If a store like Sweet Pete's can open a second location, business has to be good enough, especially since they opened across the street for an established bike store.

Interesting, what makes MEC's bicycles "West Coast" ... Better yet, what on earth is an East Coast bicycle? I mean they all come from the Far East.

Evidence of strong growth will be these shops not closing up, right not a few owners and businesspeople think the market can sustain them... we'll see!

Interesting, what makes MEC's bicycles "West Coast" ... Better yet, what on earth is an East Coast bicycle?

That's easy, I think:

  • A west coast bicycle is laid-back, has nooks for your weed, and likes to stop at Starbucks
  • An east coast bicycle has a chain noise that sounds like "I'se the b'ye that rides the bike", and also has attachments for squid jigging and a light-alloy screech-bottle cage

Ed's response is spot on.

I was thinking how all these West coasters are outdoorsy and athletic when they're not smoking/growing so they go for the more sporty bikes at MEC. MEC has got all these bikes with straight bars or drop bards and aluminum frames.

Toronto's latest bike trend (shared with Chicago, NYC, Montreal, etc) are the Dutch "sit-up and beg" bikes, or custom-build cromoly steel frames, single/fixed gears, leather saddles/seats, hammered fenders, and cruiser/moustache bars. It seems like MEC has missed the boat on that trend, and I'm not entirely certain why. And on second thought, these same things are trending in Austin, Texas and Portland Oregon so the West Coast comment doesn't really make sense.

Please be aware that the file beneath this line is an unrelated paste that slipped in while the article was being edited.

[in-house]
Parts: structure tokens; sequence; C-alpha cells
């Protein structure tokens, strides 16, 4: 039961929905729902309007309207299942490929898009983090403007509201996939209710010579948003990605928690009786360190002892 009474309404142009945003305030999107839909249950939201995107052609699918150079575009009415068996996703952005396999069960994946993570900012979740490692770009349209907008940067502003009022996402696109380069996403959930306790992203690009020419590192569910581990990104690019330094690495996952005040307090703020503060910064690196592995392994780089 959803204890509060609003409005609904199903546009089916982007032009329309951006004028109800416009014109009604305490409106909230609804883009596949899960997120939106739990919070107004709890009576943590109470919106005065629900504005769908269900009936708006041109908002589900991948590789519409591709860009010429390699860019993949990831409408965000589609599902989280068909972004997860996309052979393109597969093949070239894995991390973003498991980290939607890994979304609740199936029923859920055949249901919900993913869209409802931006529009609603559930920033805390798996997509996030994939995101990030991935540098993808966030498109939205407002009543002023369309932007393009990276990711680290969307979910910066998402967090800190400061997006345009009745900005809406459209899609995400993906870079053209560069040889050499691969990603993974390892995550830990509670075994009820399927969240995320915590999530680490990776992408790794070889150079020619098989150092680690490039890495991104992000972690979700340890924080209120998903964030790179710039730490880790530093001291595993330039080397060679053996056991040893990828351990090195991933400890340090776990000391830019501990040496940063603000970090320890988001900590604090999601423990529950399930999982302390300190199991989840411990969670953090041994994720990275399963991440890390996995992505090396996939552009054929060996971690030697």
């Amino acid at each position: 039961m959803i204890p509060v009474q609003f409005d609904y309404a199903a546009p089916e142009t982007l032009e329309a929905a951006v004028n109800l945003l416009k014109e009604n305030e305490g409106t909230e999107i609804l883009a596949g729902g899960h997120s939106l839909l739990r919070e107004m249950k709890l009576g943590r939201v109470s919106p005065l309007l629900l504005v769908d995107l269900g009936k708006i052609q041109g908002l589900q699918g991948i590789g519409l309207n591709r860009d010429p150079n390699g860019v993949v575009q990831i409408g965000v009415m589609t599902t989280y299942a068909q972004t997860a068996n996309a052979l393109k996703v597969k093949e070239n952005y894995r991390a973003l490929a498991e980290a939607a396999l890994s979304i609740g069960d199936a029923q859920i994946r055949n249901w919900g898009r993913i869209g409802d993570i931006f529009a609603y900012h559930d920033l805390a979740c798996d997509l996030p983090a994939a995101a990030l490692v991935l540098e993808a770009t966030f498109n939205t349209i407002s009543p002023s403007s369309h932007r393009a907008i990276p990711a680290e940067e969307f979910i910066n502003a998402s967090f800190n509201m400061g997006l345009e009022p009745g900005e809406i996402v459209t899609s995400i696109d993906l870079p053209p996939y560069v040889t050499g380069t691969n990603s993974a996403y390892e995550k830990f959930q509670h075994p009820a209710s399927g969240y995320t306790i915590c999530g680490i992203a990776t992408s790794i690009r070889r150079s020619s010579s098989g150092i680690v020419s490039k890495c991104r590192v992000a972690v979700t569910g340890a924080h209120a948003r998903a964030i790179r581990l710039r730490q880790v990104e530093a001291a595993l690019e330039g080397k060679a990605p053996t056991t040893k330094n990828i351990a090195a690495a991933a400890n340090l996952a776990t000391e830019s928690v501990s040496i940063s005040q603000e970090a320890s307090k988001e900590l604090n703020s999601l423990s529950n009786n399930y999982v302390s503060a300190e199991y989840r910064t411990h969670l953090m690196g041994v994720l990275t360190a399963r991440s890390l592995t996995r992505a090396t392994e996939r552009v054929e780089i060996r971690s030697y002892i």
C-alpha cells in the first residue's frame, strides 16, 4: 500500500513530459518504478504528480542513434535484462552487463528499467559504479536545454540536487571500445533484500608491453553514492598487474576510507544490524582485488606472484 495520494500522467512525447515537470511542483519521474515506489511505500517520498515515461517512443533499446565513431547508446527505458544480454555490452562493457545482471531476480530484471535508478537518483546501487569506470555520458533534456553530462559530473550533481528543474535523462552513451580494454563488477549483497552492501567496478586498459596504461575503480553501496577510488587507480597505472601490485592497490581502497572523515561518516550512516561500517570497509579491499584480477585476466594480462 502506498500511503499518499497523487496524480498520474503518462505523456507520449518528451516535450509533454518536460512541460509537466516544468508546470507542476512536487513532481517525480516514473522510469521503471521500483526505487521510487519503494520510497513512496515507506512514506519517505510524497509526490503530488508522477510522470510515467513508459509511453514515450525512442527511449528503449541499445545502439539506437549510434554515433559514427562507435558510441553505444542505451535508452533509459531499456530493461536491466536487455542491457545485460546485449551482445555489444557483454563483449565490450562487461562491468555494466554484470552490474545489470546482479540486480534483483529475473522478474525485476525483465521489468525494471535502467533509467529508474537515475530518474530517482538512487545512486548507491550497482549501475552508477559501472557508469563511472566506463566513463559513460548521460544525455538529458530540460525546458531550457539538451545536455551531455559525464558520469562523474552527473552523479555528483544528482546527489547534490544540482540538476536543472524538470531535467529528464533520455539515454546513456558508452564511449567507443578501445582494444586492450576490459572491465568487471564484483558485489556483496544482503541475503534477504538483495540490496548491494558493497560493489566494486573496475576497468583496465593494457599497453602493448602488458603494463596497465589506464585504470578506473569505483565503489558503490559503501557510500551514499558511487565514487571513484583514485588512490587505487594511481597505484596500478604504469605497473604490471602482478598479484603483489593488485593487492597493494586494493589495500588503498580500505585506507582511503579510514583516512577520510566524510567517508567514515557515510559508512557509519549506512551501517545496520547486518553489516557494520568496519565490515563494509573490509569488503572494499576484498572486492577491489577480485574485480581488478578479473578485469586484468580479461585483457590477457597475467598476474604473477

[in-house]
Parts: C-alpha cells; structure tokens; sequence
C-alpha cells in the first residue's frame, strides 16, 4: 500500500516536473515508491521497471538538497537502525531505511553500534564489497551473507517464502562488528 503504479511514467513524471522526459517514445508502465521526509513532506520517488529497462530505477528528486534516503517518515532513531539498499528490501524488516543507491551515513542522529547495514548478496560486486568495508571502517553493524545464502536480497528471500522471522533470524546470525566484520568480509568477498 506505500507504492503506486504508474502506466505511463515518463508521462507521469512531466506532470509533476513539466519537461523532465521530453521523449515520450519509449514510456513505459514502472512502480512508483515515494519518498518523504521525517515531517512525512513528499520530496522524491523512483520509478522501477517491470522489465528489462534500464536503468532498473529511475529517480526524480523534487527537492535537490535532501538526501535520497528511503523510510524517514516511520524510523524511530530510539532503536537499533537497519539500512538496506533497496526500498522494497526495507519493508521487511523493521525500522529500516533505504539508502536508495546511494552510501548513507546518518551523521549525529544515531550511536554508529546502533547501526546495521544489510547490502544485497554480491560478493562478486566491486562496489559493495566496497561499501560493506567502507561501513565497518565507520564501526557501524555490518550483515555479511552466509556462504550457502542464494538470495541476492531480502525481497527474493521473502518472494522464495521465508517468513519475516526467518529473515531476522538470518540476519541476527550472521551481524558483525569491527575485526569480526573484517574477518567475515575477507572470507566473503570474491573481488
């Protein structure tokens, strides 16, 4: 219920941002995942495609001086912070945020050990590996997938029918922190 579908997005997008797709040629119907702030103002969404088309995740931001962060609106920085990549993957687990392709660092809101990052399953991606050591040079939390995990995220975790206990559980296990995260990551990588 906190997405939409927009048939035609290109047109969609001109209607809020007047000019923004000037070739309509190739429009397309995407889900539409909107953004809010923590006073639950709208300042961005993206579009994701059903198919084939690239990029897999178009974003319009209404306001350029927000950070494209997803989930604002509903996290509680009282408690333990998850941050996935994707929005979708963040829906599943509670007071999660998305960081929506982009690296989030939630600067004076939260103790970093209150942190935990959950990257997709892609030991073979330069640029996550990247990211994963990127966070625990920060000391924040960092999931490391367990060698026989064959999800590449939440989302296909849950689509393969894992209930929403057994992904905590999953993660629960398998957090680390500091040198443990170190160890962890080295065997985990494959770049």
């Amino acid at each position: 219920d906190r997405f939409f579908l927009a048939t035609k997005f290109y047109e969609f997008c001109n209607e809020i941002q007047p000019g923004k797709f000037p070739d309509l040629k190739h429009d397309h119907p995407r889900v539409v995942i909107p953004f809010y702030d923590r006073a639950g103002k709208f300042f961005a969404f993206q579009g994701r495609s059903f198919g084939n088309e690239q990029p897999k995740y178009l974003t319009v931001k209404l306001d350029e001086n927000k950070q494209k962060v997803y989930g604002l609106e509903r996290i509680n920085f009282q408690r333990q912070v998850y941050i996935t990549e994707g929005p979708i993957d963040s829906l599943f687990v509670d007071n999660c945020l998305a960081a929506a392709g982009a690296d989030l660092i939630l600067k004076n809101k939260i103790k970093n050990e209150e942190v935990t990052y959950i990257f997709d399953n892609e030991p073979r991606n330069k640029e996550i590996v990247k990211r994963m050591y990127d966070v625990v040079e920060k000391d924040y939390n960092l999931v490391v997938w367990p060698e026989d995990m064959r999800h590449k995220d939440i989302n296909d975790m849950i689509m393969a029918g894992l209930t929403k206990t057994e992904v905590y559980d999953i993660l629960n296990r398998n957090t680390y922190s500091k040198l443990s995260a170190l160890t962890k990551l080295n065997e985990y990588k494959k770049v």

Perhaps west coast bicycles can be pedaled uphill and into the wind while remaining seated is what you're saying... :)

Mec's flat-bar line seems pretty urban to me and I am probably a so-called easterner so eye'll be hooked if i've ever heard of such a bifurcation.

Most of the new shops you've cataloged seem to be urban bicycle focused, not necessarily "dutch". Which i must admit to being tired of hearing about.

I didn't say they were all "dutch bike" focused. I mentioned that one of the trends are the dutch-style bikes, but also custom-build bikes, steel bikes, porteur-style bikes, upright bikes with various accessories: leather saddles, handlebars, fancy fenders/chainguards, racks, baskets. And so on. People are certainly fetishizing their bikes, but at least these types of bikes tend to be useful for everyday cycling.

No, they aren't all dutch focused and you didn't say so... but what seems to be occurring, in some circles, is the urban bicycle is somehow becoming synonymous with dutch bicycle which doesn't have to be the case. It is unfortunate because a lot of those dutch bicycle can get quite expensive. That was my concern, that there is somehow a movement to delegitimize going on when an individual choses something with pink streamers!